The Saga of Anthropology in China: From Malinowski to Moscow to Mao

By Gregory Eliyu Guldin | Go to book overview

Chapter 5

Transitions

With the increasingly rapid gains the Red Army was making in 1948 and 1949, it was becoming obvious to most observers that the corrupt and demoralized rule by the Nationalist Party over China was coming to an end. With the failure of the Guomindang (GMD) anti-Communist offensive of 1946, the tide of battle increasingly favored the revolutionary forces, resulting first in the "liberation" of the northeast and then, successively, other areas of the country. By January 1949, Beiping was peacefully liberated, and within another year the mainland was united (except for the colonies of Hong Kong and Macao) under the new flag of the People's Republic of China.

Individual scholars at home and abroad had to come to terms with the tremendous changes sweeping their homeland and their own lives. For many there was no question of "living under Communism," and they fled as quickly as the Nationalist armies of Jiang Jieshi (Chiang Kai-shek) collapsed. Those with families and relatives abroad found it easiest to leave; thus it is not surprising that there was a greater exodus from the overseas-connected south than from the north. 1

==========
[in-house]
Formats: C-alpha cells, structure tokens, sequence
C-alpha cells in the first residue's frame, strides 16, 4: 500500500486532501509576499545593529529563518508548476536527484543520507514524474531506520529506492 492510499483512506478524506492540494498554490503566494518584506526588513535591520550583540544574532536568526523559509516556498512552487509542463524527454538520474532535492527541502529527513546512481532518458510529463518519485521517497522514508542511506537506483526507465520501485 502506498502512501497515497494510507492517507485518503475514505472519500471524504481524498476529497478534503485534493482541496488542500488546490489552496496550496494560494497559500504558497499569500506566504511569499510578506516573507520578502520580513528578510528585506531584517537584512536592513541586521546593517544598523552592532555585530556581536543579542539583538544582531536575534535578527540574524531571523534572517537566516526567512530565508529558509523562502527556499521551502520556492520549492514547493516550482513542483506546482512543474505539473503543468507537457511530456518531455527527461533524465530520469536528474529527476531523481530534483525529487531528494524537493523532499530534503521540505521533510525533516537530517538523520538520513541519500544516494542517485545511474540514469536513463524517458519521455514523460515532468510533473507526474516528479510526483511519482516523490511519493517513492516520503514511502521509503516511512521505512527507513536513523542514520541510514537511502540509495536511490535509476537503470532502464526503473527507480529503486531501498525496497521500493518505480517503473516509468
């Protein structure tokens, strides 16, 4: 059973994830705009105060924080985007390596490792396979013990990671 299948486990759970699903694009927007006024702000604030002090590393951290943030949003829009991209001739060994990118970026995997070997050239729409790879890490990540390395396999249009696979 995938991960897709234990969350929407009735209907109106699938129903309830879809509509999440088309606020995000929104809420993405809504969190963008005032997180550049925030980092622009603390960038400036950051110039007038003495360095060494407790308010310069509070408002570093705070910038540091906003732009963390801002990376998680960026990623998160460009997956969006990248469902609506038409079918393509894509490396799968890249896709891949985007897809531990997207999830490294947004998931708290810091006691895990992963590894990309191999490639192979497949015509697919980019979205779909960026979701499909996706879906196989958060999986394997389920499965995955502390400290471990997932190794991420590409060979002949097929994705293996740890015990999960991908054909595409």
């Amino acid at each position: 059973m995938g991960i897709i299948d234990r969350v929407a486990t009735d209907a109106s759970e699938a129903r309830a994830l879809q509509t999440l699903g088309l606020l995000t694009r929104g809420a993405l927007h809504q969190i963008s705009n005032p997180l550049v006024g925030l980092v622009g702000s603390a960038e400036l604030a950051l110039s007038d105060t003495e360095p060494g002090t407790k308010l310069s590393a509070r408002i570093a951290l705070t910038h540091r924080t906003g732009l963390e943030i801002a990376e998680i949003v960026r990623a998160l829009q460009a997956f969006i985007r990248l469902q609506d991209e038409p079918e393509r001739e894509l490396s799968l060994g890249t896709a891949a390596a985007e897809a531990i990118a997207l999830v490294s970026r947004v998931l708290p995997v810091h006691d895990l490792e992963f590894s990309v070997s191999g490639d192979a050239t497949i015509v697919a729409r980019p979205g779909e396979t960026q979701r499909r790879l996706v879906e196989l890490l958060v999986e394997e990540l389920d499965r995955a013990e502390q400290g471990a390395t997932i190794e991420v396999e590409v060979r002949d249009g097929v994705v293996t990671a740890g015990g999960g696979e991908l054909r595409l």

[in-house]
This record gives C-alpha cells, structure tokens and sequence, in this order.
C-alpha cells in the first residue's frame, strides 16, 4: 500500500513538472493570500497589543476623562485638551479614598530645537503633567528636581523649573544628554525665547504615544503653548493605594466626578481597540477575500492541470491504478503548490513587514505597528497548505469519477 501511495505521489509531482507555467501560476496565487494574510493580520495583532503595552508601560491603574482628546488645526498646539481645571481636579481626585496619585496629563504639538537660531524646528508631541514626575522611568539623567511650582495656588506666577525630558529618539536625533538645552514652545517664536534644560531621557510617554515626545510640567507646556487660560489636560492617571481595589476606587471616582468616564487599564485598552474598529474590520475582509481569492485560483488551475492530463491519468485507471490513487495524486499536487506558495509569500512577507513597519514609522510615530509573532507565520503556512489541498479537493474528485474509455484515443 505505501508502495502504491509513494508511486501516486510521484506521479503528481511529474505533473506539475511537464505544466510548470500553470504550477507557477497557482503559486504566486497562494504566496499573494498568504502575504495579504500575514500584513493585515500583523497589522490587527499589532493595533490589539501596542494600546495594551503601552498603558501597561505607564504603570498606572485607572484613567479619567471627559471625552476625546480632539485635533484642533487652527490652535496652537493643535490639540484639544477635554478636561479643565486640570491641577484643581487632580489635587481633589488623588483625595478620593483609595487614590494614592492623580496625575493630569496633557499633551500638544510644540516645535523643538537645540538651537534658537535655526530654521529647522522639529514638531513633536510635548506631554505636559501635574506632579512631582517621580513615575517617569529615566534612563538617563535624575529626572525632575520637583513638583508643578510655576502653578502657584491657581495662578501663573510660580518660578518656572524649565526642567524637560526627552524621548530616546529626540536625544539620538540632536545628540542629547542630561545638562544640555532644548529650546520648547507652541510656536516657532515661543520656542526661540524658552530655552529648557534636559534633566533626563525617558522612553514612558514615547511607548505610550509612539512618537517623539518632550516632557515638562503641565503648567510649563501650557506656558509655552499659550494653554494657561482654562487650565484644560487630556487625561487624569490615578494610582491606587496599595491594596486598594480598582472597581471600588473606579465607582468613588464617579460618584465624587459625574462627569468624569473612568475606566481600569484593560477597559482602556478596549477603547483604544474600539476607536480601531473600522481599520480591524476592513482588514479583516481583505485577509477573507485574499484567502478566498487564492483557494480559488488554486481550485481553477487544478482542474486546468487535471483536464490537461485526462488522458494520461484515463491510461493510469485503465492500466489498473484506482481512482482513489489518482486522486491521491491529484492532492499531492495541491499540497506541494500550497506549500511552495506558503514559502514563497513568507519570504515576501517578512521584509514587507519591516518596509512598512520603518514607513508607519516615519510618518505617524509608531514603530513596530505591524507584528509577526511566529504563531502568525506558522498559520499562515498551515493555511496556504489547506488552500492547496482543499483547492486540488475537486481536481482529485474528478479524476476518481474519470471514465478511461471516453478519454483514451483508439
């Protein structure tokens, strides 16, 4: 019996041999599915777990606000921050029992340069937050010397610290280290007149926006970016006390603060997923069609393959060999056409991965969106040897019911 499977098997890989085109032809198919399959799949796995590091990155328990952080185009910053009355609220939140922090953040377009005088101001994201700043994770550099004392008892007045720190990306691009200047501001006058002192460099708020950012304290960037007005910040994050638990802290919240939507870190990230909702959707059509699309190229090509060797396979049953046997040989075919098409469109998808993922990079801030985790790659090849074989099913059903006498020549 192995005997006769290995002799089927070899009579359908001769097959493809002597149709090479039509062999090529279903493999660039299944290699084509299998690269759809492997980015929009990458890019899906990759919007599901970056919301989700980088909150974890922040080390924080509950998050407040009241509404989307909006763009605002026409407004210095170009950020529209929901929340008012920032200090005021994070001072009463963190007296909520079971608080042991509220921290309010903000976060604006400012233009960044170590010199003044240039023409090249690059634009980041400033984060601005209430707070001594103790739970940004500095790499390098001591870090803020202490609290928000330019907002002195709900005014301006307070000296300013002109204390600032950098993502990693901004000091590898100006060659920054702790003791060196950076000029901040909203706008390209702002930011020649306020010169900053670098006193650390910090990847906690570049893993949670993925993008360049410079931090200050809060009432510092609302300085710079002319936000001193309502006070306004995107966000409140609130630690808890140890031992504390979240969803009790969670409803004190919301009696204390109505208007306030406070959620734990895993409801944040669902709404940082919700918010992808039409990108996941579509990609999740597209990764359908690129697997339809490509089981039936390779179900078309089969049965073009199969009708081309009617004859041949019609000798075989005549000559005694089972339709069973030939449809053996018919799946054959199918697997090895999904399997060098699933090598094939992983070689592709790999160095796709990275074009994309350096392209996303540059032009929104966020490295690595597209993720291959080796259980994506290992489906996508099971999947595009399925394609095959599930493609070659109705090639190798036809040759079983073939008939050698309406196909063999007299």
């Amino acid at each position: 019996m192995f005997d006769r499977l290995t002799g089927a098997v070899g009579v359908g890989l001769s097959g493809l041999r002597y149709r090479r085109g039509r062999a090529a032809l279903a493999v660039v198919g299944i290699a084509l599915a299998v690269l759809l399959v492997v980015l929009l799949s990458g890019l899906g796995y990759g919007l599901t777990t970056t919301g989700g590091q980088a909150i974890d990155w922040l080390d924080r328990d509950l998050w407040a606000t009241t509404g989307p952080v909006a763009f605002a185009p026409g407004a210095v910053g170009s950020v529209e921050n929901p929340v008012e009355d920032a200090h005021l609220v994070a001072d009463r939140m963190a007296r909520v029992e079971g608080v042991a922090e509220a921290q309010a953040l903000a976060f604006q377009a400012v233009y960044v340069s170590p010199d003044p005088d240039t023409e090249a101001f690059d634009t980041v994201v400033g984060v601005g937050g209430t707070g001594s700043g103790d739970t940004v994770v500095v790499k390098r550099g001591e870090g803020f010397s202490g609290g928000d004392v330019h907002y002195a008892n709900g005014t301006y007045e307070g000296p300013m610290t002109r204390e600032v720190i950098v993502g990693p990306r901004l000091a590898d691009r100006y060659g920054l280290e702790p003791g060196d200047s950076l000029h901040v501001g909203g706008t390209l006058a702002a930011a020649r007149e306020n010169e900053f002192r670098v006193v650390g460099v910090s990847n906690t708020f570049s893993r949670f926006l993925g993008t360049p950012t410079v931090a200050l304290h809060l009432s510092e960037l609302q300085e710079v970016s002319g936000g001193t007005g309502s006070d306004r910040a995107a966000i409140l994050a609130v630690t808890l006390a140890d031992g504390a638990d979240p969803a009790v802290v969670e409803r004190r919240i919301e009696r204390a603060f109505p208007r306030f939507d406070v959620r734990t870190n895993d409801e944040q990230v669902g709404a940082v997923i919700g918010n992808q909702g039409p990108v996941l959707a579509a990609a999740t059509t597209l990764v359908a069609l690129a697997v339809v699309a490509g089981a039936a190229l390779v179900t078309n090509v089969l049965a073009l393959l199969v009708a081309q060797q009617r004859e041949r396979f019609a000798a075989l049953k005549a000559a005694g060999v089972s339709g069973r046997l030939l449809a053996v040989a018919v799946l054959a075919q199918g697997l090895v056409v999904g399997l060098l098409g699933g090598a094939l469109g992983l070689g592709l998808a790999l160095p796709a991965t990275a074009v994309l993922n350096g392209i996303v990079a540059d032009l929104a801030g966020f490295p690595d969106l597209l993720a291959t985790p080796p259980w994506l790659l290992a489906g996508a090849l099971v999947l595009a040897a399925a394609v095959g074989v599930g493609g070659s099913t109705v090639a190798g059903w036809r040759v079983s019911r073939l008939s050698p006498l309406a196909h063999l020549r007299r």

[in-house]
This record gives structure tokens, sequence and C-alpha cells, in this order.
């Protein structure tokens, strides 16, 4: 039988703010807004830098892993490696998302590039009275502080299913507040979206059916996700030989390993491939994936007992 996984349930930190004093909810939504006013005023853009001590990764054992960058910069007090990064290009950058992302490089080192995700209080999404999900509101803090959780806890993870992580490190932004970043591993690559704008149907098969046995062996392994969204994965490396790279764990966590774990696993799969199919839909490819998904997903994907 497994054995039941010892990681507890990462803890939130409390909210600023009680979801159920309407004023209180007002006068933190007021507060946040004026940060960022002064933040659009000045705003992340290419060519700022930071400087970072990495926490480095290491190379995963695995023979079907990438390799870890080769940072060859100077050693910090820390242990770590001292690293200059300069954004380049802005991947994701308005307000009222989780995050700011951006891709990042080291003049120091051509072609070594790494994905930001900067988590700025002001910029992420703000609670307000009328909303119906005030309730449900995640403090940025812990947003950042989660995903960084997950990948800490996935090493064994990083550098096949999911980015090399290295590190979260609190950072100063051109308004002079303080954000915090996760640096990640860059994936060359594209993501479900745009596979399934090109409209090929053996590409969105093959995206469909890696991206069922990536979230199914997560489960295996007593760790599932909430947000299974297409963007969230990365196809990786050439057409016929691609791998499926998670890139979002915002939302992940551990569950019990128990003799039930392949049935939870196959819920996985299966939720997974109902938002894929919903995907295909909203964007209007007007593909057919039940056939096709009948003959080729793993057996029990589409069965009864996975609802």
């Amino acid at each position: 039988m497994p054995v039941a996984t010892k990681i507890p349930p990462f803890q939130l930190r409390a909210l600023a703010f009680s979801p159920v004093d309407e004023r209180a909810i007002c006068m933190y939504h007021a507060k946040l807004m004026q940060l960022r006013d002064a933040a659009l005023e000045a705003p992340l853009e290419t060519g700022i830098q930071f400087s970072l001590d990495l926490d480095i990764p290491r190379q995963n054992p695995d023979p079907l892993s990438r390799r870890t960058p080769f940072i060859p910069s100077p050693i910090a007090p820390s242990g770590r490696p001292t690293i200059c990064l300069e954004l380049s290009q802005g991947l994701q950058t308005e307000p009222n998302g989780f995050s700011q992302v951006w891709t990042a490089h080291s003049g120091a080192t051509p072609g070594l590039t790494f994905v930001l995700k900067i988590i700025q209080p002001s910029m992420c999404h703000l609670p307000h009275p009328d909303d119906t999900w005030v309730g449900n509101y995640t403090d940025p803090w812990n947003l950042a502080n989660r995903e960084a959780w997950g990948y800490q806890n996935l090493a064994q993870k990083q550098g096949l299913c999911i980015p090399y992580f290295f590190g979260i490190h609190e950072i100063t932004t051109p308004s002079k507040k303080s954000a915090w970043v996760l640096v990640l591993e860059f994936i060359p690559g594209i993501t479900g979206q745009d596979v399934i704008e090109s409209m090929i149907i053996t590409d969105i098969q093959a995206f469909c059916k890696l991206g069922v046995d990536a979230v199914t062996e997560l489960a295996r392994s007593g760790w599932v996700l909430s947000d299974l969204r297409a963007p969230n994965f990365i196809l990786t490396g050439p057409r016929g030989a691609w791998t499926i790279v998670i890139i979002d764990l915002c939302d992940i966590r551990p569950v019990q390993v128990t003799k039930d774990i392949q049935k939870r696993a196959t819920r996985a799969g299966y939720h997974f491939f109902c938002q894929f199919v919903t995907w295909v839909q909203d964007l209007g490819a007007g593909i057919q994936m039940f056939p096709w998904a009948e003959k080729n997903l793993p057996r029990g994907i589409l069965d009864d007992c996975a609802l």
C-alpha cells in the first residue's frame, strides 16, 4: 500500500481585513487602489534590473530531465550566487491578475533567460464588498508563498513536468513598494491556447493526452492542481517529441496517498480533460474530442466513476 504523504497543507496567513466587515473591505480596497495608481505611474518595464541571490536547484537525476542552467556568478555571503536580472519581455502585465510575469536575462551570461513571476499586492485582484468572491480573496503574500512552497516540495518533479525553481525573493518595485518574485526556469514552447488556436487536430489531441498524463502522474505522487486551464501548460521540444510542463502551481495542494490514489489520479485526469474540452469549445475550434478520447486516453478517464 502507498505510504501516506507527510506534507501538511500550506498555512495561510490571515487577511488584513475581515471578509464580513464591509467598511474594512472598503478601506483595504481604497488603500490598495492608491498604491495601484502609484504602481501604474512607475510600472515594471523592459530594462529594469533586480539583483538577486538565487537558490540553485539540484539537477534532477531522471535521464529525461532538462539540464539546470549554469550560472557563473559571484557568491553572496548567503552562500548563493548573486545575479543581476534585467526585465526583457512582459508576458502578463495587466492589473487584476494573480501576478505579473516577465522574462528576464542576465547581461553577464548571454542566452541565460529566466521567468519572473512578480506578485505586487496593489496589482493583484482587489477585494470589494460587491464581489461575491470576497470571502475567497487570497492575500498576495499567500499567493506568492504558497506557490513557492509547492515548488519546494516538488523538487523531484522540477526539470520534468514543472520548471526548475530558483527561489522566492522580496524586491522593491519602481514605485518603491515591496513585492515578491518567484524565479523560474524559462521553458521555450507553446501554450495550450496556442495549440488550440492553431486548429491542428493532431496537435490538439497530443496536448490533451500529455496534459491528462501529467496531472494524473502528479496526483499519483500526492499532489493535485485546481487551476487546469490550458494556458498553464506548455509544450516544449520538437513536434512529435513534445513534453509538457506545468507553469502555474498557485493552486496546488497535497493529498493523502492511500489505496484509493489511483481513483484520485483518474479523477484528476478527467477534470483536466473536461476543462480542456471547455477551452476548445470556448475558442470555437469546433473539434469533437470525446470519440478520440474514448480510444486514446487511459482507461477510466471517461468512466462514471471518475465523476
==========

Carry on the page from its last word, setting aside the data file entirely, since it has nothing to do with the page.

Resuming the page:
Especially great was the drain of talent from the southern universities. Wei Huilin, who had left Nanjing University's Sociology Department to teach at Zhongda in 1948, departed at this time, as did Rui Yifu and Ling Chunsheng from the History and Philology Institute's Ethnology Section. In fact, virtually the whole of Academia Sinica soon departed Nanjing for Taiwan, where it was to be reconstituted and where it remains.

On arriving in Taiwan, Ling and Rui quickly set up a Department of Anthropology and Archaeology at National Taiwan University during the summer of

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